Is the Ministry of Health playing a sick joke?
OPINION: The Ministry of Health (MoH), presumably supported by the Government, has decided to celebrate the 5 year anniversary of the Feb 2011 earthquake by applying business-as-usual funding models, which were never set up to deal with the impact of New Zealand's largest natural disaster.
On a per head of population basis, Canterbury is receiving the second lowest level of funding in NZ for mental health services. It has been indicated that this funding is about to be reduced further.
International evidence overwhelmingly shows that the stress from natural disasters leads to a major increase in the mental health needs of the community, and that this will continue for ten or more years. The Canterbury figures are showing just this. Since 2011 there has been :
• a 125 per cent increase in mental health presentations to the emergency department
• an 60 per cent increase in new child and adolescent mental health service cases
• a 77 per cent increase in new adult rural mental health service cases.
* Cash-strapped women's centre turning people away
* Canterbury's mental health funding to be cut
* Editorial: Mental health funding cuts a disgrace
* Anxious Christchurch children waiting weeks for mental health care
One of the most concerning features is that the number of our young people needing help continues to increase. Unprecedented numbers of both children and adolescents are now presenting to mental health services with significant issues. The number of children and adolescents needing help would be higher were it not for initiatives such as the CDHB's work in supporting 88 schools.
These young people are our future and yet as health professionals we are struggling to ensure they receive the care they need.
A study looking at natural disasters in South America shows that young children are the most vulnerable to natural disasters and suffer the most long-lasting negative effects on their health, wellbeing, learning and development. These profoundly harmful effects are not only carried through to adulthood but are also passed on to the next generation. This will have serious economic implications for the future of our country.
The increase in mental health needs also puts pressure on other acute health services. In addition, as reported by Stuff on January 20, the Police responded to more than 2800 attempted suicide calls last year – double the Auckland rate and well up on the pre- earthquake levels.
We see our colleagues exhausted, trying to give the very best care to this group of vulnerable Cantabrians. Most worryingly, the demand continues to increase, which threatens our ability to provide safe and effective care.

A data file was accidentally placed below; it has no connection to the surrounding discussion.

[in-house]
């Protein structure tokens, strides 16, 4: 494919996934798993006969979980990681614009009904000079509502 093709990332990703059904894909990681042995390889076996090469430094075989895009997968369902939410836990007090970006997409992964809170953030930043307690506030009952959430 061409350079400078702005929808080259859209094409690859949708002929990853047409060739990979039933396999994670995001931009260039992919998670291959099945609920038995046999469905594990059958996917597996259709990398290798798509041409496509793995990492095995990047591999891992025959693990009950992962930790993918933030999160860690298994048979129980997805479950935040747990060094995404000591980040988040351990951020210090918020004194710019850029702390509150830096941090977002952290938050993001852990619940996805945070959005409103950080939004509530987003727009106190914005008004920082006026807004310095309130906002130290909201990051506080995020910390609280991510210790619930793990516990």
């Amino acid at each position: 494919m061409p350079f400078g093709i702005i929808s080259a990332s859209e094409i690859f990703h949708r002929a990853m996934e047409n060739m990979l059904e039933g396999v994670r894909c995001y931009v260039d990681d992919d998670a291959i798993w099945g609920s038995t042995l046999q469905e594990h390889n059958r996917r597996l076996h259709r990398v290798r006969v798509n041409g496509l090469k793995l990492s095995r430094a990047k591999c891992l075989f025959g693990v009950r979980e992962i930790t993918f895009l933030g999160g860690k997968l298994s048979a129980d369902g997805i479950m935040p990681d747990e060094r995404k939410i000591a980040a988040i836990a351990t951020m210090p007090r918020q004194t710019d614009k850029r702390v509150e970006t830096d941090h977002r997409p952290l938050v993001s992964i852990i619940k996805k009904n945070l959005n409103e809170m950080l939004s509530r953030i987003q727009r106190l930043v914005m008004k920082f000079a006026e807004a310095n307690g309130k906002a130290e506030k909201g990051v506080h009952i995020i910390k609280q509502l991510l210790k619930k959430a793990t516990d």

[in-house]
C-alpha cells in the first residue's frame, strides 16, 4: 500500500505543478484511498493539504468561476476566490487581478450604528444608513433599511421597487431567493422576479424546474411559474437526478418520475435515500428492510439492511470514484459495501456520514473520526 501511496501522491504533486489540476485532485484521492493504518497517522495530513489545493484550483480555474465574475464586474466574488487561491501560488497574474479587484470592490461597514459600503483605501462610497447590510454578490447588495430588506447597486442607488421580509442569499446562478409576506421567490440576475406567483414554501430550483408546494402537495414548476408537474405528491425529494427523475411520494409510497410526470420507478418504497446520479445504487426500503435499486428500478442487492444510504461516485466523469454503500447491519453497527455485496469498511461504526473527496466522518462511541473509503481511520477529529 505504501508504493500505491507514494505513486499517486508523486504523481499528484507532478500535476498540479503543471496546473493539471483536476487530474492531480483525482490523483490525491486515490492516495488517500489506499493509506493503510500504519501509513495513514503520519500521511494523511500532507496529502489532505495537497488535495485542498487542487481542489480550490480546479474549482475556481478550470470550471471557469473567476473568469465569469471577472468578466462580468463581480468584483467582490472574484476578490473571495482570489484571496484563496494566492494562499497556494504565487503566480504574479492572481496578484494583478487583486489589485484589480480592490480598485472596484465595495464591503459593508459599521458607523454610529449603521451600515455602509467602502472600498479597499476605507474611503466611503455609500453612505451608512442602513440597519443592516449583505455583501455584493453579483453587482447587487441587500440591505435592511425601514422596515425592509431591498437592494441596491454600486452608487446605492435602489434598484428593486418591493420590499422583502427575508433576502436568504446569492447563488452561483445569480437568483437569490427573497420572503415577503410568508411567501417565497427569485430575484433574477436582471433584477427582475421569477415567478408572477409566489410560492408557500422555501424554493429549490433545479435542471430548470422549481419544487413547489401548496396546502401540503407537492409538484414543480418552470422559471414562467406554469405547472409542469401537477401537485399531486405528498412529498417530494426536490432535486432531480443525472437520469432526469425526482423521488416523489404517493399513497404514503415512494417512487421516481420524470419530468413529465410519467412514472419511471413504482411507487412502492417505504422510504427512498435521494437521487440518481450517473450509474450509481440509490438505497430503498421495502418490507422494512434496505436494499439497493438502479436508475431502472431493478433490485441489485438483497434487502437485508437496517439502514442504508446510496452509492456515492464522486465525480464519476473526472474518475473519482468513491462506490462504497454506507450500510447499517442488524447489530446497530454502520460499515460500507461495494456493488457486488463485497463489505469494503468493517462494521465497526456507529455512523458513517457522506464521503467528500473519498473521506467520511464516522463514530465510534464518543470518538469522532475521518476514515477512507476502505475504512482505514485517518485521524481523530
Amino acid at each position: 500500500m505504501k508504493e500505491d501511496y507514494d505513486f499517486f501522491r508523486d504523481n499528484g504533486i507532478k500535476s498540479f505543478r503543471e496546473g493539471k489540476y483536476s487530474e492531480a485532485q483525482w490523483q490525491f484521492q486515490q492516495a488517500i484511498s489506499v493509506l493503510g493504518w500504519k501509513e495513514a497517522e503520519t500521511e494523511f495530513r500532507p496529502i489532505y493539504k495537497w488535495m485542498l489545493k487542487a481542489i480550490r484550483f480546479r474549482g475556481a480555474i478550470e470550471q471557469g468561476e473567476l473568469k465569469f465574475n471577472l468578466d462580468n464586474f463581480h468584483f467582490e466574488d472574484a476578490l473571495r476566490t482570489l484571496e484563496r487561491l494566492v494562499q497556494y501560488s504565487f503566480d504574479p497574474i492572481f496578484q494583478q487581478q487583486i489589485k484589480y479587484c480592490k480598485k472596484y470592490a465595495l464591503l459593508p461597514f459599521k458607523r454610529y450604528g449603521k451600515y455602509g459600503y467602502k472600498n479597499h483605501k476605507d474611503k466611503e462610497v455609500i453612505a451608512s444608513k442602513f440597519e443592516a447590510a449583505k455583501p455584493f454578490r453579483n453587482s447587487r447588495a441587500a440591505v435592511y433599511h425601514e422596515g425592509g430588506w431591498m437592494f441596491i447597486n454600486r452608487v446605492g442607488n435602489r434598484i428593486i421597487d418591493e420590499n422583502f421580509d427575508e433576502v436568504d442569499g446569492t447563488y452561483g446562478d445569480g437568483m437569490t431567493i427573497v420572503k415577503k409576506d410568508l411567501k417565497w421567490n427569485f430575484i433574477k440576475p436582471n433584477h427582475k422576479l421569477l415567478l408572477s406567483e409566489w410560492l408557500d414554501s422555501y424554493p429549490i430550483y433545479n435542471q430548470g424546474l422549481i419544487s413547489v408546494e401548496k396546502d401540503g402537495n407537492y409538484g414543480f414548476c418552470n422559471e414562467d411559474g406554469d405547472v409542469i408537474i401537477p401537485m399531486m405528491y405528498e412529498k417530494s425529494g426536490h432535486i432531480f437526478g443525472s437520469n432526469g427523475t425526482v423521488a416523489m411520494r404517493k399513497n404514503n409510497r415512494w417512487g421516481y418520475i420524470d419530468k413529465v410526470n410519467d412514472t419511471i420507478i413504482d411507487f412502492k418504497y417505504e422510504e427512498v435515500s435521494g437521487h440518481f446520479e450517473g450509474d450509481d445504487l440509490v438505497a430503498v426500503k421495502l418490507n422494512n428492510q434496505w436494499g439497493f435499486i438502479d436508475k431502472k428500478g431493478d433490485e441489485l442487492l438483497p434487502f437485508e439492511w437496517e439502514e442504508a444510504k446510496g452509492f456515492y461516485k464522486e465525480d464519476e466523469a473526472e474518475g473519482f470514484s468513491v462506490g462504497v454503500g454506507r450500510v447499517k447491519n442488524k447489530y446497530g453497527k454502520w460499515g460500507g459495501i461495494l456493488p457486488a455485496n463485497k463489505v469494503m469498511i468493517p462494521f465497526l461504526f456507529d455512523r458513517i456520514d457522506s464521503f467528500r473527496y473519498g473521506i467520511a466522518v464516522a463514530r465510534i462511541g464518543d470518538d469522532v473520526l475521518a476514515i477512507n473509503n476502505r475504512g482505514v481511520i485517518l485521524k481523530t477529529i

The Parliamentary Select Committee was told last week that many mental health services are becoming very stretched. Despite this Canterbury is well ahead of other areas in the country with innovative, community-led, "connected up" mental health services, and the MoH acknowledges this. However rather than support these initiatives, the MoH claims they don't fit the funding model and so penalises Canterbury for these innovations.
Of further concern is the lack of a post disaster health plan. Such a plan is strongly supported by international evidence, and health professionals and management in Canterbury have been asking for such a plan for the last 5 years.
Why has a post disaster health plan not been developed and implemented when it is standard practice throughout the world to do so? What does this say about how the people of Canterbury are regarded by the MoH and Government? Not only would the development of a post disaster health plan help address the health needs of Canterbury, but such a plan could also be used as a blueprint for future natural disasters.
Gerry Brownlee led a delegation to Japan in March 2015 and signed the Sendai Framework agreement on behalf of the NZ Government. This agreement stressed the need for rehabilitation – and yet the Government is insisting on a 'business as usual' model for funding of health in Canterbury.
This model allocates more money to deprived areas. When highly traumatised people from East Christchurch are forced to relocate to wealthier suburbs, they immediately lose health funding, because the model no longer compensates for their extra health needs. This is despite their needs being even higher because of their added stress.
Anyone can see that this simply doesn't make sense, and yet MoH officials are unable to grasp the absurdity of using the population based funding formula in the post-earthquake setting.
Our health and community leaders are doing everything they can, but their efforts are persistently stymied by MoH officials who appear Emperor-like in their inability to see and hear the mass of evidence before them.
The Government has supported Canterbury with the rebuild of our damaged facilities, but the MoH is undermining this support by the approach it is taking to funding health services. We acknowledge the $16 million in additional funding that was provided late last year, but this funding is not ongoing.
Our needs are urgent and increasing, and any suggestion of a reduction in funding would be utterly unforgivable.
We want to make it clear that we stand by the people of Canterbury who need health care, and we stand against the approach that the Ministry have chosen to adopt. We are asking for better funding of services for people, including our young people, who need support to get through the recognised and predicted consequences of the earthquakes – and we need this right now.
Paediatrician Dr John Garrett writes on behalf of the Canterbury Hospitals Medical Staff Association, which represents 575 senior doctors in the Canterbury region.